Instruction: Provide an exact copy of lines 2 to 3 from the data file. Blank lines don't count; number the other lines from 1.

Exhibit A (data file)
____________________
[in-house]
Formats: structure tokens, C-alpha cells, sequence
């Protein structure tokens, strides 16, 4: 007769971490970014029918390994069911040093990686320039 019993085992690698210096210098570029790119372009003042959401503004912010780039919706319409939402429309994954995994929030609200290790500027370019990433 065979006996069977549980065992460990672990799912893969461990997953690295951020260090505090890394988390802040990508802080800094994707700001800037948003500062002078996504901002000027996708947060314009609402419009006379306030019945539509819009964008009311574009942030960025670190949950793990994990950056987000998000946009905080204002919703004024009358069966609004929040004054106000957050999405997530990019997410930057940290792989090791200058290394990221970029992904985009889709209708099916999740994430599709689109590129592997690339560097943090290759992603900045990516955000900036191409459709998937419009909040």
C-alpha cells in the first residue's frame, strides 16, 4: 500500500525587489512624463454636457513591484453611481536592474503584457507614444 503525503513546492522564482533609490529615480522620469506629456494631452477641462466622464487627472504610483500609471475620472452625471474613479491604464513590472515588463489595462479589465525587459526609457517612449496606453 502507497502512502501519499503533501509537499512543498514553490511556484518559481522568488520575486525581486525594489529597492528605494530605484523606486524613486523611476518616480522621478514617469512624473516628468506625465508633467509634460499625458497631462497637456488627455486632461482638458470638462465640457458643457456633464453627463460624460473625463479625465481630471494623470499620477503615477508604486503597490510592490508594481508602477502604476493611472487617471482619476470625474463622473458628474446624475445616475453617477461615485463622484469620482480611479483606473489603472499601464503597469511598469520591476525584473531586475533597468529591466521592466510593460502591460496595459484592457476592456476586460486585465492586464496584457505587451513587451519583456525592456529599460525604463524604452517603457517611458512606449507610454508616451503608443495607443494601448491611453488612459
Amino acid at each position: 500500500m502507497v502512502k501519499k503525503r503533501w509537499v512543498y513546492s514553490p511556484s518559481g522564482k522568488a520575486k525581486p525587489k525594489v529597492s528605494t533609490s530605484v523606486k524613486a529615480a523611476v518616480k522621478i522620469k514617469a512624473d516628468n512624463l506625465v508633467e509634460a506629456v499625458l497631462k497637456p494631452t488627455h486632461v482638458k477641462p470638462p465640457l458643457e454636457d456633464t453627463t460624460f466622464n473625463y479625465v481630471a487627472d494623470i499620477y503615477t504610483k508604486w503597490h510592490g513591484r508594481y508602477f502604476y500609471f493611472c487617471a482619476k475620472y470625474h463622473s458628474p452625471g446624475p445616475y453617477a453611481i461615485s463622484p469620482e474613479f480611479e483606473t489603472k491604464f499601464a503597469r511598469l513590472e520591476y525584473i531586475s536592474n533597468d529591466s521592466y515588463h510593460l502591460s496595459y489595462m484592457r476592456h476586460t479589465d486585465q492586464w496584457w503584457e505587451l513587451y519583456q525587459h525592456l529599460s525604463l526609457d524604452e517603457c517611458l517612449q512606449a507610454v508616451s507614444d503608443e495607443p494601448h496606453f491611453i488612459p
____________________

Formats: structure tokens, C-alpha cells, sequence
């Protein structure tokens, strides 16, 4: 007769971490970014029918390994069911040093990686320039 019993085992690698210096210098570029790119372009003042959401503004912010780039919706319409939402429309994954995994929030609200290790500027370019990433 065979006996069977549980065992460990672990799912893969461990997953690295951020260090505090890394988390802040990508802080800094994707700001800037948003500062002078996504901002000027996708947060314009609402419009006379306030019945539509819009964008009311574009942030960025670190949950793990994990950056987000998000946009905080204002919703004024009358069966609004929040004054106000957050999405997530990019997410930057940290792989090791200058290394990221970029992904985009889709209708099916999740994430599709689109590129592997690339560097943090290759992603900045990516955000900036191409459709998937419009909040």